Requiem For A Seam: Remembering The 10 Best Game Instruction Manuals
Let me spin you a yarn. Times were, you’d open that brand-new cardboard (or plastic) box and there, nestled right next to your cartridge (or disc), would be a booklet. Yes, a booklet – paper pages stapled together that told you how to play the game (and sometimes more). Remember those?
Now the left (or right) side of your game case sits bare or thinly veiled with tie-in ads or DLC codes. Those clippies that once held your booklet are all but obsolete. Booklets might not be completely extinct, but they are on the way out. Here are ten of our favorites in no particular order.
Even if it’s not the longest manual on this list, The Vault Dweller’s Guide is one of the most detailed. It has the character biographies and UI explanation, but it’s buffered by abstruse explanations of nuclear blasts and their effects, overviews of the game’s character progression, and even notes from The Overseer “taped” to the page. It’s a manual that informs and engrosses readers, offering a peek at what something like the Vault Dweller’s Guide would look like if (and when) we ever need one in the real world.
Ni No Kuni: Wrath of the White Witch
Ni No Kuni’s visual appeal extended beyond its watercolor Ghibli palette – its instruction manual was a charmer, too. It’s the last gen’s example of how an instruction manual should be put together in an attractive, visually appealing way that doesn’t get away from itself. It features full-color, clear explanations of the game’s many systems and a bit of lore to top it all off, including an unnecessary (but worthwhile) translation of the Nazcaän script used in the game.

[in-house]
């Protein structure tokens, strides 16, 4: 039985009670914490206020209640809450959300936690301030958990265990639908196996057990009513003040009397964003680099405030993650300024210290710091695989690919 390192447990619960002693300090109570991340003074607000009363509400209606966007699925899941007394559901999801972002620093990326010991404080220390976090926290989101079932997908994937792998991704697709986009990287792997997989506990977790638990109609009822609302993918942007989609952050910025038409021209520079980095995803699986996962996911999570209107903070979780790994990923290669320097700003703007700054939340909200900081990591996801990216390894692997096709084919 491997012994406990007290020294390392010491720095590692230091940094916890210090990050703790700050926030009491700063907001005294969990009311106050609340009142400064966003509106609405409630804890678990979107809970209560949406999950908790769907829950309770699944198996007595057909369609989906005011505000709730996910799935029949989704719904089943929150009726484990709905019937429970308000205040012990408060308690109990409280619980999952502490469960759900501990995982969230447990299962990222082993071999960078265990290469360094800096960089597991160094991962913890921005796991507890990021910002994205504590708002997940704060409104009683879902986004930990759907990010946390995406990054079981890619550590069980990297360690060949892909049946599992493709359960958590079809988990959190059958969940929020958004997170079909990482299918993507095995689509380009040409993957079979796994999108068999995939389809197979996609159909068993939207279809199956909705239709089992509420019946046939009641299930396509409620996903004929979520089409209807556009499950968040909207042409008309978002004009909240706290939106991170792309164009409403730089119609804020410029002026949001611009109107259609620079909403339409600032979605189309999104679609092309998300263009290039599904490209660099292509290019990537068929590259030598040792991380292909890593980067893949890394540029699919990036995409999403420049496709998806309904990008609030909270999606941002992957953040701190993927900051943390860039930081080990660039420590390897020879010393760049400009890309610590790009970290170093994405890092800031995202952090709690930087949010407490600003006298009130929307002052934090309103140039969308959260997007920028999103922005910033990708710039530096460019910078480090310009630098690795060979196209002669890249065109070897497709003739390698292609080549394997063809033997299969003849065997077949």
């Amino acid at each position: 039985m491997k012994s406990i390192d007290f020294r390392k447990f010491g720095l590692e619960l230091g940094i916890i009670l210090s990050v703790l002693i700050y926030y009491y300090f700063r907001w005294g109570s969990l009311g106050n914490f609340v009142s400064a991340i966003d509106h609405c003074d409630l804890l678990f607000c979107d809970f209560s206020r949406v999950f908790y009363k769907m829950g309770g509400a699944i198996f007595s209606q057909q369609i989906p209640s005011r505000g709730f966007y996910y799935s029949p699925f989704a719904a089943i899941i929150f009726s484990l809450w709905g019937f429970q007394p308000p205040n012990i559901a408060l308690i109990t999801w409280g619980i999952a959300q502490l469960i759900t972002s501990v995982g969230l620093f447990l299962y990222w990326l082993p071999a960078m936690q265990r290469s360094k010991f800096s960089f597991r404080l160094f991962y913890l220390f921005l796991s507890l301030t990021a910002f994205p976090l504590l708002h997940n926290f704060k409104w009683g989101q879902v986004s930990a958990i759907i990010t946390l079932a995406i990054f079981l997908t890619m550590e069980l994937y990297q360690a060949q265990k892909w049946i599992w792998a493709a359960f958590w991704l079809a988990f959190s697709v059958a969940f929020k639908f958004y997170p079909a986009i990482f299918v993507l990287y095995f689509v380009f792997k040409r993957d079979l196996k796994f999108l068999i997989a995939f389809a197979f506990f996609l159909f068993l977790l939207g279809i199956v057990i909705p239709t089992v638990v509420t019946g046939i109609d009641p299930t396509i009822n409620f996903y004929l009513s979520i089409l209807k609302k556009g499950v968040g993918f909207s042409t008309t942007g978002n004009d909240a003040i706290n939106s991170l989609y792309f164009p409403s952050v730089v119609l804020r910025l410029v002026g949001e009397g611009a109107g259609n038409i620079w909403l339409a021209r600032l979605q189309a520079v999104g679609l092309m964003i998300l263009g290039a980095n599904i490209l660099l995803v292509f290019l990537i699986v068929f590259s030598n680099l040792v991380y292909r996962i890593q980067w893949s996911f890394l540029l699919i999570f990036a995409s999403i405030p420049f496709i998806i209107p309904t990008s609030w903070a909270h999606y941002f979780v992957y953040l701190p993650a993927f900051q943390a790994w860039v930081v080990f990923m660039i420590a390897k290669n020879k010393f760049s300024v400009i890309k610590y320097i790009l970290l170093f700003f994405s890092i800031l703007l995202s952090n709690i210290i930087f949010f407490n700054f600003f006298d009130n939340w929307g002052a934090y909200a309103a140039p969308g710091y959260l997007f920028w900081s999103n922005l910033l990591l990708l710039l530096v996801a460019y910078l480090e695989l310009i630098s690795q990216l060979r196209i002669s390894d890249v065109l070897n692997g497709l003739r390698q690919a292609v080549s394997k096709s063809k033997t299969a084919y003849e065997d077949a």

Grand Theft Auto IV
Like Vice City before it, Grand Theft Auto IV’s manual is presented as a tourist guide to the city in which the game is set (Liberty City). This manual, however, was much cleaner and featured more contextual elements, like the city’s hotspots, dating tips, and a full song list for the game’s stations. The instruction manual became almost part of the game, and it was a shame to find one like it missing from Grand Theft Auto V’s box.
Super Smash Bros. for Wii U
The instruction booklet for the newest Super Smash Bros. game clocks in at just under ten pages (the other ten are the French translation of the first ten), but all of those are packed with hi-res, full-color diagrams of almost every fighter’s moveset. There are a lot of different ways to play Smash Wii U, and its manual does exactly what an instruction manual needs to do – tell the player how to play the game – with aplomb.
Super Mario Bros.
There’s a bit of a dark past hidden in Super Mario Bros.’ booklet. The story, as described in the manual’s first few pages, involves the Koopa tribe turning the Mushroom Kingdom’s residents into bricks, stones, and “field horsehair plants” (commonly considered the game’s Fire Flower power-up). This would mean that Mario is actually shattering bricks with human souls when he grabs coins and ingesting people to throw fireballs. The sordid implications were eventually ret-conned, but the original manual stands as a sort of morbid tome to the Mushroom Kingdom’s sordid past.